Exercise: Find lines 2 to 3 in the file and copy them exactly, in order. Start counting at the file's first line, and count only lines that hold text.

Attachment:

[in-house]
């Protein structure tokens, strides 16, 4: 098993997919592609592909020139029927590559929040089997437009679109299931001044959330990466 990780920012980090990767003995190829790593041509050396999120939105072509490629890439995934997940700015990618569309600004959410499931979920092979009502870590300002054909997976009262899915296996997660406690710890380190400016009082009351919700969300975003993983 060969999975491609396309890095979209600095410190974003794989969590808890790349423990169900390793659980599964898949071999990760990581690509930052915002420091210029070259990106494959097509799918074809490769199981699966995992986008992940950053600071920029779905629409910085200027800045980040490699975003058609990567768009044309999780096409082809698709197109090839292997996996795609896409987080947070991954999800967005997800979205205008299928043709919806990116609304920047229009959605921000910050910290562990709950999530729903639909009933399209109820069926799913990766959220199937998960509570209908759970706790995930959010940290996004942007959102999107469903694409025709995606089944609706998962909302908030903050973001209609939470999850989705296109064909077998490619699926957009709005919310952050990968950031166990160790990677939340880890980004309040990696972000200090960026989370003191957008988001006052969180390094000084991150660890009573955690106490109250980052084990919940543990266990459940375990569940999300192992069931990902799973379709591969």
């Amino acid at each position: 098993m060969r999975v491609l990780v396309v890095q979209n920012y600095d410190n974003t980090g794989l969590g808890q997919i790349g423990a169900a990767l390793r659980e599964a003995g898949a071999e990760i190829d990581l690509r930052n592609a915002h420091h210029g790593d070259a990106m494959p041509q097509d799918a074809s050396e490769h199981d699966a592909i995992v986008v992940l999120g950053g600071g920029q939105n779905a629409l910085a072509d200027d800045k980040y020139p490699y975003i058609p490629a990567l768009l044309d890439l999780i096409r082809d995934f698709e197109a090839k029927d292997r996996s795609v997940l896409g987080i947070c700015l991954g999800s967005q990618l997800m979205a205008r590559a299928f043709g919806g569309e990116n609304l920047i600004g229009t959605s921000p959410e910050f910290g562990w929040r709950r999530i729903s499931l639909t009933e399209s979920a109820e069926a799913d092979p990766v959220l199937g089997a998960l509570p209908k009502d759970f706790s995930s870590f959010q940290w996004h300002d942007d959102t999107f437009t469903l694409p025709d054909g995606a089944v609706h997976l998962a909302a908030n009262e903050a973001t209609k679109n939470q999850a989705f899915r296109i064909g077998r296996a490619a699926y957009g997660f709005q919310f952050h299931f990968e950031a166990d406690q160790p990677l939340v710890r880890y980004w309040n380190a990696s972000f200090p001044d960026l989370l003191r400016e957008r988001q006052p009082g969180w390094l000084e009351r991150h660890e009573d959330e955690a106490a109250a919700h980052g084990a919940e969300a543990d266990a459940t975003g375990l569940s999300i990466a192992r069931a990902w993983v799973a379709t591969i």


């Protein structure tokens, strides 16, 4: 098993997919592609592909020139029927590559929040089997437009679109299931001044959330990466 990780920012980090990767003995190829790593041509050396999120939105072509490629890439995934997940700015990618569309600004959410499931979920092979009502870590300002054909997976009262899915296996997660406690710890380190400016009082009351919700969300975003993983 060969999975491609396309890095979209600095410190974003794989969590808890790349423990169900390793659980599964898949071999990760990581690509930052915002420091210029070259990106494959097509799918074809490769199981699966995992986008992940950053600071920029779905629409910085200027800045980040490699975003058609990567768009044309999780096409082809698709197109090839292997996996795609896409987080947070991954999800967005997800979205205008299928043709919806990116609304920047229009959605921000910050910290562990709950999530729903639909009933399209109820069926799913990766959220199937998960509570209908759970706790995930959010940290996004942007959102999107469903694409025709995606089944609706998962909302908030903050973001209609939470999850989705296109064909077998490619699926957009709005919310952050990968950031166990160790990677939340880890980004309040990696972000200090960026989370003191957008988001006052969180390094000084991150660890009573955690106490109250980052084990919940543990266990459940375990569940999300192992069931990902799973379709591969």
């Amino acid at each position: 098993m060969r999975v491609l990780v396309v890095q979209n920012y600095d410190n974003t980090g794989l969590g808890q997919i790349g423990a169900a990767l390793r659980e599964a003995g898949a071999e990760i190829d990581l690509r930052n592609a915002h420091h210029g790593d070259a990106m494959p041509q097509d799918a074809s050396e490769h199981d699966a592909i995992v986008v992940l999120g950053g600071g920029q939105n779905a629409l910085a072509d200027d800045k980040y020139p490699y975003i058609p490629a990567l768009l044309d890439l999780i096409r082809d995934f698709e197109a090839k029927d292997r996996s795609v997940l896409g987080i947070c700015l991954g999800s967005q990618l997800m979205a205008r590559a299928f043709g919806g569309e990116n609304l920047i600004g229009t959605s921000p959410e910050f910290g562990w929040r709950r999530i729903s499931l639909t009933e399209s979920a109820e069926a799913d092979p990766v959220l199937g089997a998960l509570p209908k009502d759970f706790s995930s870590f959010q940290w996004h300002d942007d959102t999107f437009t469903l694409p025709d054909g995606a089944v609706h997976l998962a909302a908030n009262e903050a973001t209609k679109n939470q999850a989705f899915r296109i064909g077998r296996a490619a699926y957009g997660f709005q919310f952050h299931f990968e950031a166990d406690q160790p990677l939340v710890r880890y980004w309040n380190a990696s972000f200090p001044d960026l989370l003191r400016e957008r988001q006052p009082g969180w390094l000084e009351r991150h660890e009573d959330e955690a106490a109250a919700h980052g084990a919940e969300a543990d266990a459940t975003g375990l569940s999300i990466a192992r069931a990902w993983v799973a379709t591969i």